“A lawn about the shoulders thrown
Into a fine distraction…
[Does] more bewitch me than when art
Is too precise in every part.”
– Robert Herrick, “Delight in Disorder”
I close my eyes, and there she is again. Another late evening and a girl has captured my heart. There’s nothing to do tonight but think, think and drink, so I drink a glass of wine and I think about her, and about that delightful mystery: What is it about this girl I like so much?
Her personality? Perhaps. She’s bubbly and a little childish, the kind of girl who wears a bike helmet to prevent the “ouchies,” and who says so with zero irony. She’s smarter than she lets on, too. But I don’t think this is it.
Her body? Well, she’s certainly got one. But no, that’s not right either. What could it…?
Ah. Wait. I know.
Yes! Just look at that hair!
Some people call this “sex hair.” That’s a marvelous description, very fitting: A messy, wild look, which somehow looks all the wilder because it’s so short. It brings to mind unpredictability and passion, the distilled essence of a late morning with a girl wearing a man’s dress shirt, nursing a hangover with a cup of coffee. Or a date that ends with a fantastic kiss and a “call me.” Many fun associations, when it comes to sex hair.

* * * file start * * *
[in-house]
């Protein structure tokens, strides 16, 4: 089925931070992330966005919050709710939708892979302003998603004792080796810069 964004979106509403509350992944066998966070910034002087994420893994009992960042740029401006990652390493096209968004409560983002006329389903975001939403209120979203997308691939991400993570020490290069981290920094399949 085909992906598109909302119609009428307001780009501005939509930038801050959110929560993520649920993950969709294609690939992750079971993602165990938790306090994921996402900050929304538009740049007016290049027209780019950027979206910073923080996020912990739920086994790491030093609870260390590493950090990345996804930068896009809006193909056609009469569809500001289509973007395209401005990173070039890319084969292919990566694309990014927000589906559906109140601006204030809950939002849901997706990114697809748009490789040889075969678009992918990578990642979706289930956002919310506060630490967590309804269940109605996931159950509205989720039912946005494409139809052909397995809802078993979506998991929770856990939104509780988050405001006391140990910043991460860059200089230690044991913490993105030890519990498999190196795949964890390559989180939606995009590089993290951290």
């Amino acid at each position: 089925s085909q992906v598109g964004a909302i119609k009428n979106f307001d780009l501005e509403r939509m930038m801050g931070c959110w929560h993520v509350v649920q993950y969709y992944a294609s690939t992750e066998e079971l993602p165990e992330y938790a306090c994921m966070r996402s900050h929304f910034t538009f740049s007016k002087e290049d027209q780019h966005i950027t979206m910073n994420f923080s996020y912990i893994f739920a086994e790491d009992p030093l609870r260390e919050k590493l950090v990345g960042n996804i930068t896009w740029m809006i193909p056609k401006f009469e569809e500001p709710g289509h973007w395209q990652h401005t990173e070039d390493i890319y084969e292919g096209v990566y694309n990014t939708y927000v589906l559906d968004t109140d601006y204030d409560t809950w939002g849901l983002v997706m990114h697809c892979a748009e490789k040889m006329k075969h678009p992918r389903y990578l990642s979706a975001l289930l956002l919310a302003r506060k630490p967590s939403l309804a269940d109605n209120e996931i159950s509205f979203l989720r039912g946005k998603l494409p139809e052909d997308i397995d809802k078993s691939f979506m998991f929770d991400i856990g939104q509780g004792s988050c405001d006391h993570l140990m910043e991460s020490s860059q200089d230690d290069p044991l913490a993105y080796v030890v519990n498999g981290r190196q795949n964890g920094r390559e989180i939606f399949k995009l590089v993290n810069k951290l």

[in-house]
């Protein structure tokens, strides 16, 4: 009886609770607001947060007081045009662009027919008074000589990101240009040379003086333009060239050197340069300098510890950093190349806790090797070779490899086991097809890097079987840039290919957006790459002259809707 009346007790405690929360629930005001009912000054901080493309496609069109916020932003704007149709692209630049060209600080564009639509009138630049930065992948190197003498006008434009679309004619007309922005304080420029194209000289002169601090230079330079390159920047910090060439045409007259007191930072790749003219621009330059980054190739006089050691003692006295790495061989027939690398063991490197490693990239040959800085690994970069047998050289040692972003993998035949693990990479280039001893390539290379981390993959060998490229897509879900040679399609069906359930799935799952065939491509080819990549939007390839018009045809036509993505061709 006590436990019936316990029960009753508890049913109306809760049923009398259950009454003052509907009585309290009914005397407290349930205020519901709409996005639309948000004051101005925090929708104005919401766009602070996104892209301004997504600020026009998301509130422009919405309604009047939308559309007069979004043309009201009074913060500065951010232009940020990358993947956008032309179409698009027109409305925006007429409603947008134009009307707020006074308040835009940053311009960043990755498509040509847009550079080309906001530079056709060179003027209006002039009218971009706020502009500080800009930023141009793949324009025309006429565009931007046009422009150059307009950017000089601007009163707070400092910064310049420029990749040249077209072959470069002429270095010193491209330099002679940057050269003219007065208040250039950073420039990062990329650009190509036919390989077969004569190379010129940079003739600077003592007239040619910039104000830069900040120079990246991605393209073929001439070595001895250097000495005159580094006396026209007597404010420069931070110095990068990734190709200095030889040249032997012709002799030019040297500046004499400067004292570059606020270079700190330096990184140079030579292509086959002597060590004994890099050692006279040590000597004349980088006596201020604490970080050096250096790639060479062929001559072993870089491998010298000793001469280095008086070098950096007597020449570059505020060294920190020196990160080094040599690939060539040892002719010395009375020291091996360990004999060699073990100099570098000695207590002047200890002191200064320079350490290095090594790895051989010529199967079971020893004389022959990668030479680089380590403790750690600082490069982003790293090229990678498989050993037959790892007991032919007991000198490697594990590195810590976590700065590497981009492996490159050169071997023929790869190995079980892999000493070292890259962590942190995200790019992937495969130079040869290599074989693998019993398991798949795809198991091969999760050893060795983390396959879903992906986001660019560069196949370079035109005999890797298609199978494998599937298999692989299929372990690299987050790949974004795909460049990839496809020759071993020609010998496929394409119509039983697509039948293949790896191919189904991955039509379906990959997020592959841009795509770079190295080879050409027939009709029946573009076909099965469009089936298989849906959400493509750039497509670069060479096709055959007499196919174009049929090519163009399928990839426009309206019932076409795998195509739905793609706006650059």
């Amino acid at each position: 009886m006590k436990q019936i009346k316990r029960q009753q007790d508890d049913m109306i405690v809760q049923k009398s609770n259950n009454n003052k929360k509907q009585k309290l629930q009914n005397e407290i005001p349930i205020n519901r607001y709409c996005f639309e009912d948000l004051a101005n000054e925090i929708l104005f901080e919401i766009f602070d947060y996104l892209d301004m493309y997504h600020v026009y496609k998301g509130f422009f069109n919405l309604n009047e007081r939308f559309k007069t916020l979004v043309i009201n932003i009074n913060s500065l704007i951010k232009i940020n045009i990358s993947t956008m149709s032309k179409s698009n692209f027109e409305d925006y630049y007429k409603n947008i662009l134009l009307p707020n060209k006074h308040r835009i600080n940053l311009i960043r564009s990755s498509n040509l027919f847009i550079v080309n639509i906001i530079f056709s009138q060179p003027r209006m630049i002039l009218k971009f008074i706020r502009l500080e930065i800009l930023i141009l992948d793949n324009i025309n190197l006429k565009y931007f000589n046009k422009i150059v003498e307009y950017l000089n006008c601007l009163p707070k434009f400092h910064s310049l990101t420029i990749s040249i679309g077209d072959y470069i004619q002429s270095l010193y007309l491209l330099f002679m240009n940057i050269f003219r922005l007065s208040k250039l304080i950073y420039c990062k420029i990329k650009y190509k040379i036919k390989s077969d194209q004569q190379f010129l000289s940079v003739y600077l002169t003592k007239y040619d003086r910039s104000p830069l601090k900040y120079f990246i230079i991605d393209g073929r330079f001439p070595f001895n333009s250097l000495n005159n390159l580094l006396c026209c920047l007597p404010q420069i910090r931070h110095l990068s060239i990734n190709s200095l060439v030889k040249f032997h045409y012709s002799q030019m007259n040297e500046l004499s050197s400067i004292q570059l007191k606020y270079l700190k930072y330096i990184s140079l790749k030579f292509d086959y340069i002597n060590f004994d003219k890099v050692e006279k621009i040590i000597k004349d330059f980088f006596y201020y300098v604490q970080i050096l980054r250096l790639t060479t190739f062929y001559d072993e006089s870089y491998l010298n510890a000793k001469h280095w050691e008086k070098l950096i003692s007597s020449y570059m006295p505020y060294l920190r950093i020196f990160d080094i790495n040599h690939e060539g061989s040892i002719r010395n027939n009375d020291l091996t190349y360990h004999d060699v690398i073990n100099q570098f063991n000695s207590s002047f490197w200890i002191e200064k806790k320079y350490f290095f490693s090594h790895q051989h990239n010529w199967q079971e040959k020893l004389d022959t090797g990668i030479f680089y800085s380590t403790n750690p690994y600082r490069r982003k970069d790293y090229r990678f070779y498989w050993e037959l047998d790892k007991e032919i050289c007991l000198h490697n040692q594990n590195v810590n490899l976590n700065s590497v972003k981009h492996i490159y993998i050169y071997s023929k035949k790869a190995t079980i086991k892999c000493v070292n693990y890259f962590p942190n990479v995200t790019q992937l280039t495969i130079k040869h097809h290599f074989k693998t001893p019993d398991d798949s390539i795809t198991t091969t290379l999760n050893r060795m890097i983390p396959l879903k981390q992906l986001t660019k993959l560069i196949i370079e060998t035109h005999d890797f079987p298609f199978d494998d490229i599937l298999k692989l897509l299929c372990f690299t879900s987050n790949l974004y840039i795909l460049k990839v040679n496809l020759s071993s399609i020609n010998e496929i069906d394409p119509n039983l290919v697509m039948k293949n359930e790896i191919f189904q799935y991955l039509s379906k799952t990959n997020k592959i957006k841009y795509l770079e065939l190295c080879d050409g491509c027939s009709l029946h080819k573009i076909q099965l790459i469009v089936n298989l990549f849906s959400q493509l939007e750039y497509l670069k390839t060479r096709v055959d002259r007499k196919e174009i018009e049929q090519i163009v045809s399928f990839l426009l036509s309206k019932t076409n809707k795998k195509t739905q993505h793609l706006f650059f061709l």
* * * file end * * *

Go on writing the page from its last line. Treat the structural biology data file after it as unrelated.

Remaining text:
But it gets even simpler. Science says that we’re attracted to symmetry– For example, people rate symmetrical faces as more attractive in tests, and babies tend to stare longer at symmetrical pictures than asymmetrical ones. (This sort of thing also applies in the mating habits of birds, in case you were wondering.) But in the world of aesthetics, the opposite is so often true.
A beauty mark, a playfully tilted cap, a sexy lip piercing. There’s a good reason why pick-up artists are instructed to “peacock,” wearing frilly collared shirts and other silly things in order to be more noticeable. Symmetry may be attractive, but the asymmetrical gets our attention.
I see this hairstyle often in real life, especially in places like Shinsaibashi where all the chic girls go. This wildness, however, is artifice: The hair of the Japanese is normally straight and black, and so a perm with a touch of color is just the thing to do. But I suppose I shouldn’t complain. If Yi’s weakness is thick, luxurious curls, then this is mine.
Ah, Ryuuko. You’re perfect.
About the Guest Author:
2DT is a brilliant, well-respected, and lovely anime blogger who shares his insights over at 2-D Teleidoscope. It was a pleasure and an honor to have him as a guest author here at Listless Ink.